The foundation gave $4.3 million to area charities in 2021, $6 million in 2020, $1.8 million in 2019, and $1.3 million each in 2018 and 2017.
These local gifts are the tip of the iceberg for the organization’s giving. The website notes that in 2021, the foundation gave $47 million to higher education recipients, $36 million to human service nonprofits, $23 million to arts and culture projects, and $39 million to hospitals and health care groups. In 2021, The Sunderland Foundation awarded 337 grants totaling $182 million.
In 2020 and 2021, Missouri State University was granted $2.75 million from the foundation toward construction of its Tent Theatre, and Ozarks Technical Community College received $1 million for construction of the Robert W. Plaster Center for Advanced Manufacturing.
Also in 2021, the foundation supported the SeniorAge Area Agency on Aging with $225,000 to expand its senior food distribution center and the Dallas County Health Department with $350,000 toward a new headquarters.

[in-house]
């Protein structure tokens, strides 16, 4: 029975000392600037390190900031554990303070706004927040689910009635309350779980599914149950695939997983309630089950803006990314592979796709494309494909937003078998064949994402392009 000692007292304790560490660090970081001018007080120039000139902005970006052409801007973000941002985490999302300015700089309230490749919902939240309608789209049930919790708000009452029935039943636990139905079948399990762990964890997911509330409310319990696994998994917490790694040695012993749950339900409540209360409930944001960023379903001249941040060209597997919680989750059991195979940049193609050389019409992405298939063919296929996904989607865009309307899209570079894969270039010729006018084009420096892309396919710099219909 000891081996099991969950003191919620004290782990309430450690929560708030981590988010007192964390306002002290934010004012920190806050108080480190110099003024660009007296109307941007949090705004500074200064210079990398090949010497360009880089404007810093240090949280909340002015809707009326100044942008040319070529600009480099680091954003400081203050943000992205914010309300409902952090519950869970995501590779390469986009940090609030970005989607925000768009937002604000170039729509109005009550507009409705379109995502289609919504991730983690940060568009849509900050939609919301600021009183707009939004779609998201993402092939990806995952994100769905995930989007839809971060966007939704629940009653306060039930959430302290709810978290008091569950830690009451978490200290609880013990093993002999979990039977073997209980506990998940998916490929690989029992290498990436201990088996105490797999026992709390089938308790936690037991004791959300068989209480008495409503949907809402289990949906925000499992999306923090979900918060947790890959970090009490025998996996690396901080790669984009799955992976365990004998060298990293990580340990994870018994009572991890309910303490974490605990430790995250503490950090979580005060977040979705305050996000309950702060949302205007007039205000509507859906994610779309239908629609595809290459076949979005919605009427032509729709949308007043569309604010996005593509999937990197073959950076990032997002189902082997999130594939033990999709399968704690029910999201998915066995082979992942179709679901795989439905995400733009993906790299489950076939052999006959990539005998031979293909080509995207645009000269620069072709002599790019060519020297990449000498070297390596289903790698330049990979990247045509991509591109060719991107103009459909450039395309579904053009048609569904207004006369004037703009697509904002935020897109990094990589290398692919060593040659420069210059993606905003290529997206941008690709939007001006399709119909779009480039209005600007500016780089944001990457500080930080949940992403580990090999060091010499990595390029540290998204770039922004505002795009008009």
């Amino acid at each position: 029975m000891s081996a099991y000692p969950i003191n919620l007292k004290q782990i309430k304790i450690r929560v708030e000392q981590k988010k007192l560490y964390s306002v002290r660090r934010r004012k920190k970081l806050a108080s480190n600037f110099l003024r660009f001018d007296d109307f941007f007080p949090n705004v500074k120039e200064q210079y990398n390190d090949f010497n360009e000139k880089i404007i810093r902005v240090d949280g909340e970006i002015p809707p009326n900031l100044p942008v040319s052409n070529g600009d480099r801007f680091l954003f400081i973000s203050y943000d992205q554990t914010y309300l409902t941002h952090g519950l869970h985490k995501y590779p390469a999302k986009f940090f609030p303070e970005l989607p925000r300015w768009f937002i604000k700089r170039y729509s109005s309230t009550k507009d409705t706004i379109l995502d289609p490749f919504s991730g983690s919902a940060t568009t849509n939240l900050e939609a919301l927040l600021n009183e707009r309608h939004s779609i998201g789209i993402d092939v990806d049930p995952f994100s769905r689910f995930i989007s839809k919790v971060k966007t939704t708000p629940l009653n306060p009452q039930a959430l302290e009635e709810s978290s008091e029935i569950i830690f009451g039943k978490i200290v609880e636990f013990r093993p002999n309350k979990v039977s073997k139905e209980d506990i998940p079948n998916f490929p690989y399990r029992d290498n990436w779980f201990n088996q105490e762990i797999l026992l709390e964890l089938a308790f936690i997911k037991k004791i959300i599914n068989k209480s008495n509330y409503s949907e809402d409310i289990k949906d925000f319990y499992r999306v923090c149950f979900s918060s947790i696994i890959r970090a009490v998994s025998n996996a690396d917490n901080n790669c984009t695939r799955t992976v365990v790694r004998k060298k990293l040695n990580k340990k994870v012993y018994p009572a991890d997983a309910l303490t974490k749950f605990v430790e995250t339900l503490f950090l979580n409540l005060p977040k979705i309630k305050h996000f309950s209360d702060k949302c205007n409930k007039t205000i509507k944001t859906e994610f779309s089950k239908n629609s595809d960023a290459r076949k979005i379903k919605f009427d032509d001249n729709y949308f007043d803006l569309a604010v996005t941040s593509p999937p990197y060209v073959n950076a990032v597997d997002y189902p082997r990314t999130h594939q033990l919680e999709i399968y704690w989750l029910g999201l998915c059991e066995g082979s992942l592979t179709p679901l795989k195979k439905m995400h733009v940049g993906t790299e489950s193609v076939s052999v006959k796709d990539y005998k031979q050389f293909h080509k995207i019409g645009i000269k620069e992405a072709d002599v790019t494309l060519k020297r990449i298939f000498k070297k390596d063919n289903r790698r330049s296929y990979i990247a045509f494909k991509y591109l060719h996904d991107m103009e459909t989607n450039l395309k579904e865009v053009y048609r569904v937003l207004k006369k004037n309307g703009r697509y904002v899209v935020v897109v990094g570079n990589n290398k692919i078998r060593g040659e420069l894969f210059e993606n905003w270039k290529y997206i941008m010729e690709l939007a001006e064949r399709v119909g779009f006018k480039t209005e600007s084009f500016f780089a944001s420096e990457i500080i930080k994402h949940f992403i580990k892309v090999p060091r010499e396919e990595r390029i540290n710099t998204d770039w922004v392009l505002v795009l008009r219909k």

According to the Sovereign Wealth Fund Institute, the foundation’s assets are valued at $1.5 billion.
The $5 million grant for the Springfield Art Museum is the largest single donation the foundation has given in the area, topping the $4.5 million awarded to Drury University in 2020 for construction of the C.H. “Chub” O’Reilly Enterprise Center and Breech School of Business Administration.
Other recent donations from the foundation have benefited CoxHealth and the Mercy Health Foundation, Ozark Greenways Inc., FosterAdopt Connect, Harmony House, Kanakuk Ministries, Least of These, Kids Across America, Ozarks Food Harvest and YMCA Camp Wakonda in the Sunderland family’s hometown of Ash Grove.
Another thing about cement: It connects, via sidewalks and roadways. Nelson said the $5 million from The Sunderland Foundation – a fifth of its $25 million campaign, which will conclude in 2028 – will link the museum to other parts of the city, through its connection to the Fassnight Greenway Trail and through its focus on public spaces where people can gather.
“It’s about connecting,” Nelson said. “It’s about creating a place for all to enjoy.”
Mercy Springfield Communities relocated a clinic; San Clemente, California-based law firm Gilson Daub Inc. expanded to the Springfield market; and a second video gaming center for Contender eSports Springfield LLC opened in the Queen City.